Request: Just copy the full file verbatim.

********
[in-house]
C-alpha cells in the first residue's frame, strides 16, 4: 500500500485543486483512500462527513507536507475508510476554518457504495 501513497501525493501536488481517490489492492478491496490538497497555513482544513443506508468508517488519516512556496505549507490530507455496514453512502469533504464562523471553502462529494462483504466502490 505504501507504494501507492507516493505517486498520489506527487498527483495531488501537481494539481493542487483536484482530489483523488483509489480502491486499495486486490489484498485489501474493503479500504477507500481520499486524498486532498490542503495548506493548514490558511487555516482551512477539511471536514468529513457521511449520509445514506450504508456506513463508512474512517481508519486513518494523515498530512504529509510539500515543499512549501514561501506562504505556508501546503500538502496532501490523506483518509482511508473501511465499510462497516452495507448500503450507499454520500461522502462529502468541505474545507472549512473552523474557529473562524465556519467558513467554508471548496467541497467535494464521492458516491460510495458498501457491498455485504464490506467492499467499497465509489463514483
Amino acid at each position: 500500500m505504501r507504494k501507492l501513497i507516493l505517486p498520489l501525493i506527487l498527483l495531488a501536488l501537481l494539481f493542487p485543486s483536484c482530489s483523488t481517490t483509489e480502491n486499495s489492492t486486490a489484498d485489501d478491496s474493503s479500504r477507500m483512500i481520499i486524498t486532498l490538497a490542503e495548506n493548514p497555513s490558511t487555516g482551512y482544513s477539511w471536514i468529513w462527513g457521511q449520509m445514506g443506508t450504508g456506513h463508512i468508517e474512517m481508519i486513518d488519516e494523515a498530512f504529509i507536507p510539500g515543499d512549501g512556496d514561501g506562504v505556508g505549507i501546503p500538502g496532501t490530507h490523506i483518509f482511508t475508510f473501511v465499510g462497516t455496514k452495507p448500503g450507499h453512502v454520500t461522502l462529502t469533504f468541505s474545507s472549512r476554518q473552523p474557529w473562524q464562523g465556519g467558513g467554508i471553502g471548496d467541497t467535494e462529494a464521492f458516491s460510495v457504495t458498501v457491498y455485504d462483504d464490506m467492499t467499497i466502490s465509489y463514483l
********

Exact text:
[in-house]
C-alpha cells in the first residue's frame, strides 16, 4: 500500500485543486483512500462527513507536507475508510476554518457504495 501513497501525493501536488481517490489492492478491496490538497497555513482544513443506508468508517488519516512556496505549507490530507455496514453512502469533504464562523471553502462529494462483504466502490 505504501507504494501507492507516493505517486498520489506527487498527483495531488501537481494539481493542487483536484482530489483523488483509489480502491486499495486486490489484498485489501474493503479500504477507500481520499486524498486532498490542503495548506493548514490558511487555516482551512477539511471536514468529513457521511449520509445514506450504508456506513463508512474512517481508519486513518494523515498530512504529509510539500515543499512549501514561501506562504505556508501546503500538502496532501490523506483518509482511508473501511465499510462497516452495507448500503450507499454520500461522502462529502468541505474545507472549512473552523474557529473562524465556519467558513467554508471548496467541497467535494464521492458516491460510495458498501457491498455485504464490506467492499467499497465509489463514483
Amino acid at each position: 500500500m505504501r507504494k501507492l501513497i507516493l505517486p498520489l501525493i506527487l498527483l495531488a501536488l501537481l494539481f493542487p485543486s483536484c482530489s483523488t481517490t483509489e480502491n486499495s489492492t486486490a489484498d485489501d478491496s474493503s479500504r477507500m483512500i481520499i486524498t486532498l490538497a490542503e495548506n493548514p497555513s490558511t487555516g482551512y482544513s477539511w471536514i468529513w462527513g457521511q449520509m445514506g443506508t450504508g456506513h463508512i468508517e474512517m481508519i486513518d488519516e494523515a498530512f504529509i507536507p510539500g515543499d512549501g512556496d514561501g506562504v505556508g505549507i501546503p500538502g496532501t490530507h490523506i483518509f482511508t475508510f473501511v465499510g462497516t455496514k452495507p448500503g450507499h453512502v454520500t461522502l462529502t469533504f468541505s474545507s472549512r476554518q473552523p474557529w473562524q464562523g465556519g467558513g467554508i471553502g471548496d467541497t467535494e462529494a464521492f458516491s460510495v457504495t458498501v457491498y455485504d462483504d464490506m467492499t467499497i466502490s465509489y463514483l